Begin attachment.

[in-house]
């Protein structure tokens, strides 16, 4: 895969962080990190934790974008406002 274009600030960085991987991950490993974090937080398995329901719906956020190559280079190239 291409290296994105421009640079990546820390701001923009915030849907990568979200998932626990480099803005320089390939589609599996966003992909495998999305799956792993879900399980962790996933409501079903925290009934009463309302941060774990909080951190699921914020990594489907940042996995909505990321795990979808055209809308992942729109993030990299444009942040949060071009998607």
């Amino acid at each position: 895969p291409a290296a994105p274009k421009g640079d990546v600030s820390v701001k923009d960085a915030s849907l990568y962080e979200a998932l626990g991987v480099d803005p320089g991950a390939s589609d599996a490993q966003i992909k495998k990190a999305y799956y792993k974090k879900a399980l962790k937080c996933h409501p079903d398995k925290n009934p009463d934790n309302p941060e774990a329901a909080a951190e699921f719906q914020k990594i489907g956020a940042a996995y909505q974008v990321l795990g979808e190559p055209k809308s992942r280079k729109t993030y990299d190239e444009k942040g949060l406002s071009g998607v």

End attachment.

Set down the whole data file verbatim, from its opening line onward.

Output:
[in-house]
């Protein structure tokens, strides 16, 4: 895969962080990190934790974008406002 274009600030960085991987991950490993974090937080398995329901719906956020190559280079190239 291409290296994105421009640079990546820390701001923009915030849907990568979200998932626990480099803005320089390939589609599996966003992909495998999305799956792993879900399980962790996933409501079903925290009934009463309302941060774990909080951190699921914020990594489907940042996995909505990321795990979808055209809308992942729109993030990299444009942040949060071009998607």
């Amino acid at each position: 895969p291409a290296a994105p274009k421009g640079d990546v600030s820390v701001k923009d960085a915030s849907l990568y962080e979200a998932l626990g991987v480099d803005p320089g991950a390939s589609d599996a490993q966003i992909k495998k990190a999305y799956y792993k974090k879900a399980l962790k937080c996933h409501p079903d398995k925290n009934p009463d934790n309302p941060e774990a329901a909080a951190e699921f719906q914020k990594i489907g956020a940042a996995y909505q974008v990321l795990g979808e190559p055209k809308s992942r280079k729109t993030y990299d190239e444009k942040g949060l406002s071009g998607v």